Security Programs Succeed by Reaching These Twelve Goals

Return to Security Leadership
Created by the Security Executive Council

Over the last 15 years, the SEC has helped hundreds of security leaders guide their programs to the next level. Each organization's journey to security evolution is unique, but success often embraces this set of common goals.
  1. The program is Risk Based and Aligned with Organizational Goals. Successful programs are based not on what's been done in the past or what other companies are doing, but on the assessed and examined risks to their organization. Each risk mitigation process and technology should be matched to the board-level risk it addresses. (Click here for more... )
  2. The program engages Cross Functional Team Influencers. Security does not exist in a vacuum. Success relies upon input from leaders across the organization who provide valuable expertise, influence, and opportunities for resource and intelligence sharing. (Click here for more... )
  3. The state of security matches the Organization's Level of Readiness. What does security mean to your organization? If senior management's answer is out of alignment with your vision or strategy for security, your organization may not be ready for the programs you wish to implement. Knowing the organization's state of readiness for an advanced state of security strategy arms the risk mitigation leader with the correct way to plan and communicate to senior management.
  4. The program has the Right Leader at the Right Time. The SEC has identified seven distinct security leader types, which tend to fall into a continuum of evolution. As a leader moves through the continuum, he or she may transform from a creator of programs to a facilitator, to a promoter and director of the expansion of security and its value across the organization, and finally to an industry recognized innovator, often contributing to the organization's bottom line. However, the leadership type needs to fit with the organization. (Click here for more... )
  5. It is Relevant to Corporate Culture. The corporate culture is similar to a fast-flowing river that the organization operates on. Exhaustive rowing may get you to your destination, but most initiatives will need to flow with the culture of the organization if you expect them to be successful. Corporate culture largely impacts how you need to communicate your programs and strategies. (Click here for more... )
  6. It is based on a Baseline of Regulatory Compliance. Corporate security-related laws, regulations, voluntary guidelines and standards have proliferated over the years, even in less heavily-regulated fields. Successful security programs use a strong knowledge of these requirements to fuel executive support, much as cyber security currently does.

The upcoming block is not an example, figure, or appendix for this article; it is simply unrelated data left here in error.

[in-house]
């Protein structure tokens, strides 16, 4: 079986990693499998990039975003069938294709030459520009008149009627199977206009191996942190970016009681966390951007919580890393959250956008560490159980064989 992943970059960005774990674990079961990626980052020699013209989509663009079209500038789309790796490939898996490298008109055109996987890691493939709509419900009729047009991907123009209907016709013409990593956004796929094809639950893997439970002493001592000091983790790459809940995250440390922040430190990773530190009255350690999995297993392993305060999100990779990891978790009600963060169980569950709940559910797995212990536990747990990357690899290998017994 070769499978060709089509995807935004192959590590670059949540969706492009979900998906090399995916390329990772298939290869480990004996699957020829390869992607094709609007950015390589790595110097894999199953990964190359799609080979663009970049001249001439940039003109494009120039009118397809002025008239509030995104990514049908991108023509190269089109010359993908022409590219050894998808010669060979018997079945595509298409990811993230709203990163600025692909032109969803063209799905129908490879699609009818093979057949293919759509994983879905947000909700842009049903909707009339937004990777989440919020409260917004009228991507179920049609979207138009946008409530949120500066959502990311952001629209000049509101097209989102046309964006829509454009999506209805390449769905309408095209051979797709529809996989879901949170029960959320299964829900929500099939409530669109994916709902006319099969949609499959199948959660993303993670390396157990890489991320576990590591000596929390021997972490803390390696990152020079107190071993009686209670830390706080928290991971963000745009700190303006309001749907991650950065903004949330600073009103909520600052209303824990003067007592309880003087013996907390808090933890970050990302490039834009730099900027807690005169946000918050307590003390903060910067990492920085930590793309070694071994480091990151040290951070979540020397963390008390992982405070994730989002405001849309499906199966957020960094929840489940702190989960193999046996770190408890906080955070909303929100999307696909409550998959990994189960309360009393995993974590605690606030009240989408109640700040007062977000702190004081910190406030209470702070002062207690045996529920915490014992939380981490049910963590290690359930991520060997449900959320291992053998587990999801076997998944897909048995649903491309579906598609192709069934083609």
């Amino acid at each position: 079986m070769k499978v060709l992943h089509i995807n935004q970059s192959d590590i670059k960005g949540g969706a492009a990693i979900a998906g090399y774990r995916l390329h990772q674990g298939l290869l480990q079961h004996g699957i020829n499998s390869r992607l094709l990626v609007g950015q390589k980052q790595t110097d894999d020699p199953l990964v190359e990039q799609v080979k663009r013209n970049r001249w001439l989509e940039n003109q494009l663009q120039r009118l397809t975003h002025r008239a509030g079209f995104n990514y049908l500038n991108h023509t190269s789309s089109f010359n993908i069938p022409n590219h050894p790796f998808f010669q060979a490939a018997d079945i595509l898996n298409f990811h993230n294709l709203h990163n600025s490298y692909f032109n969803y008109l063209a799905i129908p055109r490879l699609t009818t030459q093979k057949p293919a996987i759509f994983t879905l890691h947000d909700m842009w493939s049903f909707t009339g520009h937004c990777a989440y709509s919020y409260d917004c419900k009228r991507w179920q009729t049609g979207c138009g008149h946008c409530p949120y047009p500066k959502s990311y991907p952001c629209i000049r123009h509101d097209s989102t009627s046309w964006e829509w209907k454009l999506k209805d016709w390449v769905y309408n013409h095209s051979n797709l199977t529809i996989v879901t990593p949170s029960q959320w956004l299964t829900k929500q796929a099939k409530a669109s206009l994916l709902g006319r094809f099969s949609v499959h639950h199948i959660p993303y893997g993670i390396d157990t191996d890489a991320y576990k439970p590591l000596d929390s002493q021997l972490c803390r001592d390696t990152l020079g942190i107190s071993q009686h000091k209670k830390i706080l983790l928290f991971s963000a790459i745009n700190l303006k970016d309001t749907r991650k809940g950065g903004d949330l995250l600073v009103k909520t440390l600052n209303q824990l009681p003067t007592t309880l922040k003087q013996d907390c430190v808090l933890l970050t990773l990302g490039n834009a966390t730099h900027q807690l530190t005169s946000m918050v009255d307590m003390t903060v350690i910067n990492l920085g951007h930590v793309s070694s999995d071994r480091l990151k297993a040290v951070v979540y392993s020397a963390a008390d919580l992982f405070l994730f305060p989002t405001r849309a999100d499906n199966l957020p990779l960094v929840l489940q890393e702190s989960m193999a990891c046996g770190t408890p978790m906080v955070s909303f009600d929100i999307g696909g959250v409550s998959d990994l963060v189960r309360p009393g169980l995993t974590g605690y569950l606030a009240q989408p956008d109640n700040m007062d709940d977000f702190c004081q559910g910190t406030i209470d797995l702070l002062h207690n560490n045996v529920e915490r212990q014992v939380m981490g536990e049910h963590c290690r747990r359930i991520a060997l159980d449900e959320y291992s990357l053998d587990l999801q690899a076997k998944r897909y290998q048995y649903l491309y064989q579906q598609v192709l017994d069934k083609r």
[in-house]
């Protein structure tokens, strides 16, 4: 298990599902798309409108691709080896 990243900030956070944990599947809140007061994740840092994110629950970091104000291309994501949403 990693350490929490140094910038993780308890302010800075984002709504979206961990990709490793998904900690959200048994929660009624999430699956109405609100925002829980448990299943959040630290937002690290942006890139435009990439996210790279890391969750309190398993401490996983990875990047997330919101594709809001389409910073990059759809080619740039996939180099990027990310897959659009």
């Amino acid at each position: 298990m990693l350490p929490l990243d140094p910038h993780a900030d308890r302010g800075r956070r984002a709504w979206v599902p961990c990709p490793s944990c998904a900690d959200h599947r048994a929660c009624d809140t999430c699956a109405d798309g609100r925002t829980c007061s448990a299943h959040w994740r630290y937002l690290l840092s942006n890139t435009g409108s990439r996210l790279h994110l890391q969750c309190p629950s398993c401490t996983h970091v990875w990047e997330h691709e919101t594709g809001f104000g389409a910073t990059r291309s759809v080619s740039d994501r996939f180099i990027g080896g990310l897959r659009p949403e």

7. Security Operates like a Business. The successful security program functions as any other business unit, integrated into the operations of other functions, representing itself professionally, taking the pulse of internal customers, and communicating in common business terms and concepts. (Click here for more... )
  8. The security team Communicates Effectively Across the Organization. In a successful security program, the security leader and the entire security team communicate across the company by telling the same concise, cohesive "brand story" to the different levels of audiences and internal stakeholders. The goal is consistent messages that are delivered through multiple channels over long periods of time. (Click here for more... )
  9. The security program Fosters Strategic Thinking Across the Team. The successful program trains and builds up promising new leaders who have skill sets that will benefit the program long term, so that there is a succession plan to build upon when the program grows and changes. (Click here for more... )
  10. The program both Measures and Communicates Value. If the security program is not measured, there will be no adequate way to monitor or communicate its efficacy. Successful programs build and maintain robust security metrics programs and use those metrics to influence change. (Click here for more... )
  11. It is Horizon Oriented. The successful program does not focus solely on past risks or crises; it looks forward to emerging issues that may impact the organization in the future, and it communicates these issues to management. It also fosters innovative and cross-functional solutions to current and future challenges. (Click here for more... )
  12. The program Adds Business Value and Manages Resources Efficiently. The successful program shows executive management how it adds value to the organization's bottom line, and it acts as an effective steward of company resources by engaging in strategic planning and budgeting. (Click here for more... )

Want to reach these success indicators in your own program? We can help. We draw on the expertise and experience of successful former CSOs and CISOs and our pioneering research to deliver insight, program proficiency and value. Visit this page for more information on what the SEC can offer you.

You can download a PDF of this page below:
Return to Security Leadership